A check of the positions given by the two ephemerides for 23:00 UT on 15 January showed that they were now much more accordant, at an angular separation of only 0.07°, no doubt reflecting the benefit of many observations of the craft around the time in question:

26 January

During the early part of the night, the sky was clear and the almost-full Moon had not yet reached a troublesomely high altitude. I made one last, mad attempt to photograph the Centaur stage even though, by now, it was 3.8m km distant and circa magnitude 19.

I left the camera running for three hours, terminating the run when the telescope reached the meridian; by that time I would either have captured the Centaur or not, and there was no point in taking further images.

On initial processing of the images, the limiting magnitude appeared to be short of what was required, and I was pessimistic about detecting the Centaur. Conscious that such a faint object could be lost in the glare of a star, and that a hot pixel could masquerade as the object, I compiled a stack of all available images and also several partial stacks, revealing changes in the field of view over time.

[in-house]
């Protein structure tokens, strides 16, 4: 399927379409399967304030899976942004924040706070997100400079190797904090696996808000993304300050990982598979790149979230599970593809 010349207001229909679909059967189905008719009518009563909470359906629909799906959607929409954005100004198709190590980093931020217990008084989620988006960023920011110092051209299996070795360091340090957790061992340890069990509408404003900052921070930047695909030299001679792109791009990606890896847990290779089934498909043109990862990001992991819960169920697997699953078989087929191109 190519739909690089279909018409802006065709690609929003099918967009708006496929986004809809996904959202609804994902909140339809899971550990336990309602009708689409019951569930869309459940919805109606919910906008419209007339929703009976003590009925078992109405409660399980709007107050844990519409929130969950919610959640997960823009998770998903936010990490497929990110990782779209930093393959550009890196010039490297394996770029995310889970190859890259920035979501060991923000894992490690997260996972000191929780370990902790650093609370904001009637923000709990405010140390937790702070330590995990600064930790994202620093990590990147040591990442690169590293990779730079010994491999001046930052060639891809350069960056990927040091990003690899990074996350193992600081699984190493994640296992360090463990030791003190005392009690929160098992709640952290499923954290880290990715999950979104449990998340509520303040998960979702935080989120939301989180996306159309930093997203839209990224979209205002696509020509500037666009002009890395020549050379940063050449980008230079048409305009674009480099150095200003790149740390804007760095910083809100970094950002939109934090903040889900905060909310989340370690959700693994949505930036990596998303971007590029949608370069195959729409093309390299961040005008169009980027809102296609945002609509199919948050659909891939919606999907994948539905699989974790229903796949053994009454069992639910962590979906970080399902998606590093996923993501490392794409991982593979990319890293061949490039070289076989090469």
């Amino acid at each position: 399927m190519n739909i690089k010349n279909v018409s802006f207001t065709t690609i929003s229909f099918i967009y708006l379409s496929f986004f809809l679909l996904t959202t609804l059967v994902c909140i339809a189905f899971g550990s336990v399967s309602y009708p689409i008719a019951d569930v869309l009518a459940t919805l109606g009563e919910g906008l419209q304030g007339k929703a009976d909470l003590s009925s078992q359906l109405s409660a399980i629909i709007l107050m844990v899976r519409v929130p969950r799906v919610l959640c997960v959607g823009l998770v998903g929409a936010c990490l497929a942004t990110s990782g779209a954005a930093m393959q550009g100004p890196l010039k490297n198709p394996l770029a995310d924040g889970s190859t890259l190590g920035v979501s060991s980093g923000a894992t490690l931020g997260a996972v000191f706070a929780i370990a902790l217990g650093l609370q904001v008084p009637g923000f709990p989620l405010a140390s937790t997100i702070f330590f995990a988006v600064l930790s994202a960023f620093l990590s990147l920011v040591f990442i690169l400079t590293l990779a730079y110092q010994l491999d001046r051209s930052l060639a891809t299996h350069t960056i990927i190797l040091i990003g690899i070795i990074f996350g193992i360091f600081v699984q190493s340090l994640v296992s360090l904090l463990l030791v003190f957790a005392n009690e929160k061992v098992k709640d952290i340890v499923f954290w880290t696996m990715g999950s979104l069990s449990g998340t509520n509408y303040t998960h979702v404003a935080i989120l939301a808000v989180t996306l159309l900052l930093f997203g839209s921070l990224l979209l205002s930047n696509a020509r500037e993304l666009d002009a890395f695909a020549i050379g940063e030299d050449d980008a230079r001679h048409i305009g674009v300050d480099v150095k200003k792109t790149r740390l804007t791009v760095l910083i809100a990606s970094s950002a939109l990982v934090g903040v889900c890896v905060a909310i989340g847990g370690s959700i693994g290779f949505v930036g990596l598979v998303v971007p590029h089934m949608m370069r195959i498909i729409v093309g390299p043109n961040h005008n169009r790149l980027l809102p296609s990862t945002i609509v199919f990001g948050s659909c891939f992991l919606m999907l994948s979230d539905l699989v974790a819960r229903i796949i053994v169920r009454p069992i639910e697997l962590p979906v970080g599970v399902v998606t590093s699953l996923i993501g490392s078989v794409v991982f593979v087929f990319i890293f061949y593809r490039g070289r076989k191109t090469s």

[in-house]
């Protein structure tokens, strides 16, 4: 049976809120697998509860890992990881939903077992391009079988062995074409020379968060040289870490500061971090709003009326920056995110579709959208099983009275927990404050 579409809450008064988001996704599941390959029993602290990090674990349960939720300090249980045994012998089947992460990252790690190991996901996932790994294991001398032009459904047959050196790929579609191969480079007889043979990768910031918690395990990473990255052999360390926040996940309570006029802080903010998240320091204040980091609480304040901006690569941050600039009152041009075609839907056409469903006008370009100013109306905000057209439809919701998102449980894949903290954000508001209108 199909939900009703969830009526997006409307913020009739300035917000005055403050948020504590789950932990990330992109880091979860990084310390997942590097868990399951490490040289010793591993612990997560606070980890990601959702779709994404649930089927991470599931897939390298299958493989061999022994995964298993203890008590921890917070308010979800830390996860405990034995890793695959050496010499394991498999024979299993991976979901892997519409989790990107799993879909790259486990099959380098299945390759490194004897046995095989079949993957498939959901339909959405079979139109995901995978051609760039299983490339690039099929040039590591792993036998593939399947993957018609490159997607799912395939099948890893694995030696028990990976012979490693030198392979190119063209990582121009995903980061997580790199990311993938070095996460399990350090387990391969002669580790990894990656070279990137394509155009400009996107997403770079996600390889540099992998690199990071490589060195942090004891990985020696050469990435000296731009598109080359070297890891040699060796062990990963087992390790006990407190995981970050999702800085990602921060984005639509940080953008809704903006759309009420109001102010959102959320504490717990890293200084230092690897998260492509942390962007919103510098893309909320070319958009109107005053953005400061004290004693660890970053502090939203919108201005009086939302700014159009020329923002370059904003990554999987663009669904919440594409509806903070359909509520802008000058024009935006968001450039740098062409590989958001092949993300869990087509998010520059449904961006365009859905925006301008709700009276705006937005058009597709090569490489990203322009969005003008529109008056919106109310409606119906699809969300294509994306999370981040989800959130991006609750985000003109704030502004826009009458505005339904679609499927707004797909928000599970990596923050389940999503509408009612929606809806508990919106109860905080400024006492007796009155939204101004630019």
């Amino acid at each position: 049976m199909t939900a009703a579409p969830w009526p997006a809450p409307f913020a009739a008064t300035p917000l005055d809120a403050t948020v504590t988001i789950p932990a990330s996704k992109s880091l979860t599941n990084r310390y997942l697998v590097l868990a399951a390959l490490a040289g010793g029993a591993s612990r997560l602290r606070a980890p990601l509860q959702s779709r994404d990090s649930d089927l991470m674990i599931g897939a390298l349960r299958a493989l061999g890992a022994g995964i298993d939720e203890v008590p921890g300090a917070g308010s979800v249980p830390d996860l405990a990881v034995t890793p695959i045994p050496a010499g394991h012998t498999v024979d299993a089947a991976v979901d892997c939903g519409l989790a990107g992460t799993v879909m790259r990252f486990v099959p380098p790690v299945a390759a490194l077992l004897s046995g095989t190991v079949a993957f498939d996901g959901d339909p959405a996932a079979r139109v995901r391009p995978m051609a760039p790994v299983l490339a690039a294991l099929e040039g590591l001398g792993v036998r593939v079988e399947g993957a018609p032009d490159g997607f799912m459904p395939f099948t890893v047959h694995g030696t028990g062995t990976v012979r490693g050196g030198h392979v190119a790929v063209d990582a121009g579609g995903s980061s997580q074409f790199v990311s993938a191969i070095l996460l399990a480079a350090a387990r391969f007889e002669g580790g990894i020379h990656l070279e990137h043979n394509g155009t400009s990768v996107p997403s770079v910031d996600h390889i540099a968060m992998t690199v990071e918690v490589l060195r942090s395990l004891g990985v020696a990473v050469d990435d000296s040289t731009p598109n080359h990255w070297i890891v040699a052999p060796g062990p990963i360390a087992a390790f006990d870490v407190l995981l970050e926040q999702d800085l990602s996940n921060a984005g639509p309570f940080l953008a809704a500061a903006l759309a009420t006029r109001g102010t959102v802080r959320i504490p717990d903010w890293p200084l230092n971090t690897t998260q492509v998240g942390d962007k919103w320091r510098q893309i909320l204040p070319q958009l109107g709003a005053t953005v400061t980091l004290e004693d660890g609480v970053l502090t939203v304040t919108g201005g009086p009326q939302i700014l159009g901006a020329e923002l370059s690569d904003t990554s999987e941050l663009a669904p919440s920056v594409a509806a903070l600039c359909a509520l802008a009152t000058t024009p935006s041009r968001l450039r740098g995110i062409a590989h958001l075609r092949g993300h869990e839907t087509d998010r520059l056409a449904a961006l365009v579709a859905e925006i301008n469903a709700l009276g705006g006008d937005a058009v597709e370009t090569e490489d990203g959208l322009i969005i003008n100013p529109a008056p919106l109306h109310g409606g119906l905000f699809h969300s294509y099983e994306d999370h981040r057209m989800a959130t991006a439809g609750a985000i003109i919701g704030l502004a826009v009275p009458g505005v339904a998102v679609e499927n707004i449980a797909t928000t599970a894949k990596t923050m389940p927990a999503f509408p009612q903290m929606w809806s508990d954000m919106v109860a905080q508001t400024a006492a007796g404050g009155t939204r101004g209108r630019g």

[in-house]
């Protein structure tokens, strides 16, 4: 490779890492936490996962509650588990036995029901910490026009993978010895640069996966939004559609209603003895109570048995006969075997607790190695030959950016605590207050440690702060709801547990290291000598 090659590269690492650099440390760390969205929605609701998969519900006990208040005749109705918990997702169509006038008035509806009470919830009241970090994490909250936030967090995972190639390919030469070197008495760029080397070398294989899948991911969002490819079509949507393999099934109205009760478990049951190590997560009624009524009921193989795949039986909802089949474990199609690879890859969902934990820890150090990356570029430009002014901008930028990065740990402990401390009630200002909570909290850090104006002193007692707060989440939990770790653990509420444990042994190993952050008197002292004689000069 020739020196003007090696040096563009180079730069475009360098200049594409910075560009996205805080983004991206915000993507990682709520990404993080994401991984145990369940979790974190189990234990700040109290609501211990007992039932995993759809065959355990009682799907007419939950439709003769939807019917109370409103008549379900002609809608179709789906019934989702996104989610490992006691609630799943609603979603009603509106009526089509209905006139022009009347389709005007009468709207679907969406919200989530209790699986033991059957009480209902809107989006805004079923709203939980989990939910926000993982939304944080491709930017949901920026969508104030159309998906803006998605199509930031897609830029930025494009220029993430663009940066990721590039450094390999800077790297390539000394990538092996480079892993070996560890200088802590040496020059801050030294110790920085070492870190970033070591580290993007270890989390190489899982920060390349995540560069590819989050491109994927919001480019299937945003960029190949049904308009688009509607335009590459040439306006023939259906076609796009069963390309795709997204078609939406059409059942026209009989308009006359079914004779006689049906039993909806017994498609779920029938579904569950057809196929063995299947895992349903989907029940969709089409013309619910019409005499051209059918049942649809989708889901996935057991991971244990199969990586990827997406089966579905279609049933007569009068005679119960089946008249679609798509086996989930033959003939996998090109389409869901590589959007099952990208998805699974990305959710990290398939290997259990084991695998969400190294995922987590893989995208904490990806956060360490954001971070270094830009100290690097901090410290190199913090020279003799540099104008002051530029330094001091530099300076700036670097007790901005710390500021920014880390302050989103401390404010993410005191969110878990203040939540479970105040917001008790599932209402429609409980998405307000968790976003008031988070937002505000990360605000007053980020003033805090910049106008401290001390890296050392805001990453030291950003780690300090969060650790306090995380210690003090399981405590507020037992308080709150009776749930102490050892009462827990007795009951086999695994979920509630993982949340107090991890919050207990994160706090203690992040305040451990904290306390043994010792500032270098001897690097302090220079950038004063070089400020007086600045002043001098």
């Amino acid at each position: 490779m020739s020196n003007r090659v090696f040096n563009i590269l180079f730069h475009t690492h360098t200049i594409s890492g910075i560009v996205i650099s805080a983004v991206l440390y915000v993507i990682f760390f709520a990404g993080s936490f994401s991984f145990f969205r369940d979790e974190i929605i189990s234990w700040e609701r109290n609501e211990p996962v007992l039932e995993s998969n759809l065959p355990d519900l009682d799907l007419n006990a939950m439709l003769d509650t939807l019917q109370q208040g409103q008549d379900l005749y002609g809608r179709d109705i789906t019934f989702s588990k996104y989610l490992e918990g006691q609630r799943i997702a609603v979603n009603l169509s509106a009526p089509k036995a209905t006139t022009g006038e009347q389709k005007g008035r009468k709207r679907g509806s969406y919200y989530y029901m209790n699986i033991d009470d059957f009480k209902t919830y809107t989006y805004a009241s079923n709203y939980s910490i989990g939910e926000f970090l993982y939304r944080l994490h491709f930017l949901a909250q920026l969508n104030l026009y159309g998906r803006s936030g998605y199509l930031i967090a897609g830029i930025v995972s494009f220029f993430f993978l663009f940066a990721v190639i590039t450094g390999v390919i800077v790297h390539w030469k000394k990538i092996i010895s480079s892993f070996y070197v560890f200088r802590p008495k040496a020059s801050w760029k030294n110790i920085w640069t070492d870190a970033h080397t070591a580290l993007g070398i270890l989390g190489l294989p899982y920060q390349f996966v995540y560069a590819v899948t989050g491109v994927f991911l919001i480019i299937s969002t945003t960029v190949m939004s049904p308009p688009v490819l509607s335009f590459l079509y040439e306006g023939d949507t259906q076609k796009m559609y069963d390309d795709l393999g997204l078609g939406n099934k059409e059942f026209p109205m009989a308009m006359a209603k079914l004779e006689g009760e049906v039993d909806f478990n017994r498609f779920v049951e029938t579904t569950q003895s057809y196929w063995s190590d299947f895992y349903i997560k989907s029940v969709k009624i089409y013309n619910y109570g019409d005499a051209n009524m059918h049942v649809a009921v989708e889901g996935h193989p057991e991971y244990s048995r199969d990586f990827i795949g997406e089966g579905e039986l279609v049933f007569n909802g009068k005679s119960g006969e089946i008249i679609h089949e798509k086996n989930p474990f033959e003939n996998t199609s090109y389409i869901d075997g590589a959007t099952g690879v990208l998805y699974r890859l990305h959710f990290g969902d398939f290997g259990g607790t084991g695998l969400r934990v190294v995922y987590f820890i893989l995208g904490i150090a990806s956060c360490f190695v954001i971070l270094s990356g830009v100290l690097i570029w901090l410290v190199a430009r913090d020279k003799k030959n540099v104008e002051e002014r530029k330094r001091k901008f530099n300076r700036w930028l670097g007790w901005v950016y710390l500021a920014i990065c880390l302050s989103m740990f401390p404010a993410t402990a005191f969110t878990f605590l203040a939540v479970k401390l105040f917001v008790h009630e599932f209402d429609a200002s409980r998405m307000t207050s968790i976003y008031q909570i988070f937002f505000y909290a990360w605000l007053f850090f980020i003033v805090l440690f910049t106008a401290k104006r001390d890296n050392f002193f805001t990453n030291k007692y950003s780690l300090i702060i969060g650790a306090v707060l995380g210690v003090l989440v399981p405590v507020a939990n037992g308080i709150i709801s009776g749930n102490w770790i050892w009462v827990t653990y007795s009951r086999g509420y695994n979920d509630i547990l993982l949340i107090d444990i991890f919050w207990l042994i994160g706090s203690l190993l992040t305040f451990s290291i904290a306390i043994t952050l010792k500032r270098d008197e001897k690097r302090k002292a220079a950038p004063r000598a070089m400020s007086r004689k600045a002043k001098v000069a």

The below video shows a stationary object, initially lost in the glare of a star, that becomes visible approximately half-way through. I believe that the object is the Centaur. Originally, the video also showed several random hot pixels masquerading as the Centaur - I tracked them down to the individual frames in which they appeared, and removed them. (I left the passing "space-worm" on the LHS in peace. Genus: pixeles calientes.)


The following still shows two consecutive 60-minute stacks side-by-side. In the centre of each is the Centaur: the motion of the background stars relative to the object is obvious.



The following still shows the above two frames combined. The position of the Centaur predicted by Project Pluto is indicated by the red markers, some 70 arcseconds distant from the object itself.



Nigel Evans